Saatchis try to buy back name

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The Independent Online
MAURICE SAATCHI, the fired boss of Saatchi & Saatchi, is trying to buy back the name of the global advertising company he and his brother founded in return for a promise to extend his moratorium on poaching any more clients and staff.

The offer from the brothers' new company, M&C Saatchi, has been turned down by Cordiant, the renamed holding company which still owns the rights to the Saatchi & Saatchi brand, but Mr Saatchi is continuing his efforts to start talks.

Saatchi & Saatchi is the best known name in advertising, although companies seeking an ad agency are unlikely to be confused by the split between the firm and its founders.

The firing of Maurice and subsequent resignation of Charles came last year after a revolt by dissident American institutional shareholders. A six-month moratorium on poaching was agreed last May as part of an out- of-court settlement that saw Cordiant pay the brothers' legal bills.

It came too late to stop the defection of several key employees, and major accounts including BA, Silk Cut, Dixons, Mars and Mirror Group, part-owner of the Independent on Sunday.

M&C Saatchi was expected to start a new spate of client snatching after the agreement expired at the end of last month. The offer to extend the moratorium appears to indicate that the brothers do not have any major targets lined up, said Jennifer Laing, chairman of Saatchi & Saatchi Advertising, Cordiant's UK arm.

"Tim Bell [Maurice Saatchi's public relations adviser] approached me in November about this and there have been several approaches since," said Ms Laing. "He just said the brothers didn't like the M&C Saatchi name and wanted Saatchi & Saatchi back. But it's categorically and absolutely ours and there's no way we would sell it."

Asked to comment on the offer this weekend, Maurice Saatchi would only say: "We're delighted if they continue to use our name. It's free advertising in 50 countries."

Although Saatchi & Saatchi Advertising lost some high-profile clients last year, it claims the total amount of billings that defected to M&C Saatchi was only pounds 90m, and that it has since picked up new business worth close to pounds 93m.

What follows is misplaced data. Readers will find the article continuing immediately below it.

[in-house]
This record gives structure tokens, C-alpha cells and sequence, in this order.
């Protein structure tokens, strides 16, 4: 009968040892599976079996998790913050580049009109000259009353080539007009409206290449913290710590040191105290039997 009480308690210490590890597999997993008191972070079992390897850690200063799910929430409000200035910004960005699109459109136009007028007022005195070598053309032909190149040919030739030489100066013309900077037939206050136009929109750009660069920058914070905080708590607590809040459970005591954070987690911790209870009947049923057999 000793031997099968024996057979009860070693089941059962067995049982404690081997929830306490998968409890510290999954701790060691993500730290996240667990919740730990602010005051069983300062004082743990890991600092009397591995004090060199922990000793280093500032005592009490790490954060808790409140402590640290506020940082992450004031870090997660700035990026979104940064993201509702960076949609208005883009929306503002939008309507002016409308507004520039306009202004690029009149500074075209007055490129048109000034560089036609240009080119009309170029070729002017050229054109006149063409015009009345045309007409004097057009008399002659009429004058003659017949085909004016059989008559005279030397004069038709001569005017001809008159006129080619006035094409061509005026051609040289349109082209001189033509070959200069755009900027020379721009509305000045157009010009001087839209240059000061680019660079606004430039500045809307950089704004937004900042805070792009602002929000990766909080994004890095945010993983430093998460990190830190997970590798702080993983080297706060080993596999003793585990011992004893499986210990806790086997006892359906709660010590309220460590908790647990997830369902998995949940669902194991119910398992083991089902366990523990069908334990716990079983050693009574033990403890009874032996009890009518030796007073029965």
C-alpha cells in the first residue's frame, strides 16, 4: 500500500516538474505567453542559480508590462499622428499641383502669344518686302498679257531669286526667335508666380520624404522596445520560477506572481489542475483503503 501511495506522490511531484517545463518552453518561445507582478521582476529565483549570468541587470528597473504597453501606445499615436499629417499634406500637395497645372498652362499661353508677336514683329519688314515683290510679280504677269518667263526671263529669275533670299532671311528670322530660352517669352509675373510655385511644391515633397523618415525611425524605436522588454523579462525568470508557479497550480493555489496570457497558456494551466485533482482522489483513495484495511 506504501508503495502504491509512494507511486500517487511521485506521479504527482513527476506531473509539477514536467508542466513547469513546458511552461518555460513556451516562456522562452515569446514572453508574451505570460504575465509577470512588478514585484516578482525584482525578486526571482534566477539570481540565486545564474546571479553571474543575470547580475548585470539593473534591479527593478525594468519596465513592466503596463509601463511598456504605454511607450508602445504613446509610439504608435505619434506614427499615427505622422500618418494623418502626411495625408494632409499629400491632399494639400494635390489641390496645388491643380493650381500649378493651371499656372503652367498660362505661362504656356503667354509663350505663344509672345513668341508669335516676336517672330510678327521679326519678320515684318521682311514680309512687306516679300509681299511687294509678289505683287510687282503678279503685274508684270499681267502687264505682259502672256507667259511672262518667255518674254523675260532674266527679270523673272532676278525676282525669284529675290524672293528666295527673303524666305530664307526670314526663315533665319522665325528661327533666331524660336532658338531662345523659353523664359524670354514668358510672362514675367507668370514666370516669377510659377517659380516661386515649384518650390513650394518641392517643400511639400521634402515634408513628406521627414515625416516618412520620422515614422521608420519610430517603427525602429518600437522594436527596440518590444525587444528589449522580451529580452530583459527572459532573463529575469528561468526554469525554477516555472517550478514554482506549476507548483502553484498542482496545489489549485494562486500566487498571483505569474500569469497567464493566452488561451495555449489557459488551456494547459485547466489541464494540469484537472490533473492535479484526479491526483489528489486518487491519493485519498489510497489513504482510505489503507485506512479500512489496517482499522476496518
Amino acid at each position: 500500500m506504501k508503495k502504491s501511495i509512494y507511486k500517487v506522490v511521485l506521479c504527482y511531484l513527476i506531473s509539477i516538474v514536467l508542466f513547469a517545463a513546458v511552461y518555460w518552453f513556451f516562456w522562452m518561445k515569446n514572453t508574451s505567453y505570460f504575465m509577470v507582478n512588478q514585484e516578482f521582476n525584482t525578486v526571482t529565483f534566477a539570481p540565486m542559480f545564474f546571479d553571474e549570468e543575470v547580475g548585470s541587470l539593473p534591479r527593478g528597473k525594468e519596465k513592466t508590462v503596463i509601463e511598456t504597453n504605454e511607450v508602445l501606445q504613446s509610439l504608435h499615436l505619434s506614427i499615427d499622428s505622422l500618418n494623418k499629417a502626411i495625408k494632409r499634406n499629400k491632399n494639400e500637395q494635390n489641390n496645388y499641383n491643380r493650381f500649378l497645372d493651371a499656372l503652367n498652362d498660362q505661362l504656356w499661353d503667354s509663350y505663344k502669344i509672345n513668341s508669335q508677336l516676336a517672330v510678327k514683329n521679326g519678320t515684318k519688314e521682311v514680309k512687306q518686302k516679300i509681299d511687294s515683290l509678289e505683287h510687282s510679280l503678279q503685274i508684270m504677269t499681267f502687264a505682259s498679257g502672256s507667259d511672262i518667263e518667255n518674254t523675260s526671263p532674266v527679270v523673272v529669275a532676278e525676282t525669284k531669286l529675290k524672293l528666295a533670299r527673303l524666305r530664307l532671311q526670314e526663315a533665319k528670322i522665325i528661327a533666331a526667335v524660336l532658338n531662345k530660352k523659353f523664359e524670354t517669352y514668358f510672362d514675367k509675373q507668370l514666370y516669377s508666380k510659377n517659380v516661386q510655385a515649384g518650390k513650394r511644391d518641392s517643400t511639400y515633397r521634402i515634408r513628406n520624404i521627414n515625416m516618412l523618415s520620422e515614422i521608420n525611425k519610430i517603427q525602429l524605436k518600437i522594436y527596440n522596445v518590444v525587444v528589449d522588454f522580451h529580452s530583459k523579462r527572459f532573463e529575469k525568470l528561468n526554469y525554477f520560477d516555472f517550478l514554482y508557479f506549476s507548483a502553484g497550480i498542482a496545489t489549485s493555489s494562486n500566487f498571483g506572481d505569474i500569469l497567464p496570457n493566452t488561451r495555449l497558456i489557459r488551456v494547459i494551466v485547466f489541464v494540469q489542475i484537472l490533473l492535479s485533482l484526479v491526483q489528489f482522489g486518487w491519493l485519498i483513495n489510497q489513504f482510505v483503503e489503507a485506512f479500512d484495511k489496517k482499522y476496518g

The increase came despite a dramatic cut in pitches to potential clients. Industry sources estimated that it spent about pounds 1m soliciting new business in 1994, but less than a quarter of that amount last year. Hewlett Packard, the US computer maker, is expected to open a new corporate account with Saatchi & Saatchi this month, with billings worth more than pounds 3.5m.

Adam Crozier, joint managing director of Saatchi & Saatchi Advertising, confirmed that the company had been concentrating its efforts on servicing existing clients, resulting in a five per cent increase in billings to pounds 308m. "It's far cheaper to get new business from existing clients, you do it just by being good," he said, adding that 13 new accounts had been opened by existing clients.

Rumours continue to circulate about M&C Saatchi poaching clients from Saatchi & Saatchi.Possible candidates include Dupont, General Mills and Toyota. The most recent report was that BT's corporate account was about to move, which the telephone company promptly denied. "Those that wanted to leave have already left," said Ms Laing.

Mr Crozier said most of the rumours of accounts switching from his firm have been proven false, and blamed M&C Saatchi for starting them. "We're dealing with a campaign of misinformation. People call us and say 'We heard from the other side that so-and-so was leaving,'" he said.

Although he admits the rumours hurt, Mr Crozier insisted that Cordiant's recent rights issue, which all but wiped out its debt, has reassured clients that the company is not in decline. Globally, Cordiant had billings of more than pounds 4bn last year.